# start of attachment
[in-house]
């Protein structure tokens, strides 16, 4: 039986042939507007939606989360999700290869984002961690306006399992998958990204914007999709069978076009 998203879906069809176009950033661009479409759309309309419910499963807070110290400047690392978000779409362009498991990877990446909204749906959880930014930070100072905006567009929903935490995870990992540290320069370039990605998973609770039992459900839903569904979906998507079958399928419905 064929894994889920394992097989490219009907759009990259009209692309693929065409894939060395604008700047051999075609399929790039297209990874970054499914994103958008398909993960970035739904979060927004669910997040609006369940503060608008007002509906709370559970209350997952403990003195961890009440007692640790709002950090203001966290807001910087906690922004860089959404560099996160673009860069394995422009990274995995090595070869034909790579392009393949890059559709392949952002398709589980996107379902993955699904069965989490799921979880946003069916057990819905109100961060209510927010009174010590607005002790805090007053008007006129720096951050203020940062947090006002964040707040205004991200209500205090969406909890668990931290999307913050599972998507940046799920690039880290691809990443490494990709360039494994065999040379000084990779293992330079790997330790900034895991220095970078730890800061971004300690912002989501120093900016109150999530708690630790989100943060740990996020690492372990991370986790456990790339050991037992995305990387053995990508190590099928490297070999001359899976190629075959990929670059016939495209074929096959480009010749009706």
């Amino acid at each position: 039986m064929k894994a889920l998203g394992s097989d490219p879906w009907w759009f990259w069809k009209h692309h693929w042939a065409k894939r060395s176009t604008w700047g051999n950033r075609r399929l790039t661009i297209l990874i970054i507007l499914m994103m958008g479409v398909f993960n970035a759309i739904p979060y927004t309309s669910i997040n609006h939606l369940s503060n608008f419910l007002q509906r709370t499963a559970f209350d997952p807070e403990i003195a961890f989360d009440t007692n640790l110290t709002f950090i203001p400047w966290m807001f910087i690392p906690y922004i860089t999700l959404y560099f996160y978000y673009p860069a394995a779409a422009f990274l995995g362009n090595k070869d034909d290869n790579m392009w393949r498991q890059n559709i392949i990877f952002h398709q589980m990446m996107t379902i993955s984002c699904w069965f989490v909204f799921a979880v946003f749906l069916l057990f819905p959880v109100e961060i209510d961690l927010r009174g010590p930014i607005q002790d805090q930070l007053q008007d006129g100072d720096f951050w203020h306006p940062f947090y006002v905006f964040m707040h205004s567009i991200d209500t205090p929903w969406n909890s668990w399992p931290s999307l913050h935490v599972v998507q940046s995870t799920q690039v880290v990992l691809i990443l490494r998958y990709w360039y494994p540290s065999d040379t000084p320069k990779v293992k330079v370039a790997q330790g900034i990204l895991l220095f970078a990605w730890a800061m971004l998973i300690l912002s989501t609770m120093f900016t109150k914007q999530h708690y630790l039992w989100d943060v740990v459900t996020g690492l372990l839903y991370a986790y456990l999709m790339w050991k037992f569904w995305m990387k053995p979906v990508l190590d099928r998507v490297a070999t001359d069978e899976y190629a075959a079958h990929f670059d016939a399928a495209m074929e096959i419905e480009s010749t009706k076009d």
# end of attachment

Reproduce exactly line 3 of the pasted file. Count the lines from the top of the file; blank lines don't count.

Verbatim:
């Amino acid at each position: 039986m064929k894994a889920l998203g394992s097989d490219p879906w009907w759009f990259w069809k009209h692309h693929w042939a065409k894939r060395s176009t604008w700047g051999n950033r075609r399929l790039t661009i297209l990874i970054i507007l499914m994103m958008g479409v398909f993960n970035a759309i739904p979060y927004t309309s669910i997040n609006h939606l369940s503060n608008f419910l007002q509906r709370t499963a559970f209350d997952p807070e403990i003195a961890f989360d009440t007692n640790l110290t709002f950090i203001p400047w966290m807001f910087i690392p906690y922004i860089t999700l959404y560099f996160y978000y673009p860069a394995a779409a422009f990274l995995g362009n090595k070869d034909d290869n790579m392009w393949r498991q890059n559709i392949i990877f952002h398709q589980m990446m996107t379902i993955s984002c699904w069965f989490v909204f799921a979880v946003f749906l069916l057990f819905p959880v109100e961060i209510d961690l927010r009174g010590p930014i607005q002790d805090q930070l007053q008007d006129g100072d720096f951050w203020h306006p940062f947090y006002v905006f964040m707040h205004s567009i991200d209500t205090p929903w969406n909890s668990w399992p931290s999307l913050h935490v599972v998507q940046s995870t799920q690039v880290v990992l691809i990443l490494r998958y990709w360039y494994p540290s065999d040379t000084p320069k990779v293992k330079v370039a790997q330790g900034i990204l895991l220095f970078a990605w730890a800061m971004l998973i300690l912002s989501t609770m120093f900016t109150k914007q999530h708690y630790l039992w989100d943060v740990v459900t996020g690492l372990l839903y991370a986790y456990l999709m790339w050991k037992f569904w995305m990387k053995p979906v990508l190590d099928r998507v490297a070999t001359d069978e899976y190629a075959a079958h990929f670059d016939a399928a495209m074929e096959i419905e480009s010749t009706k076009d």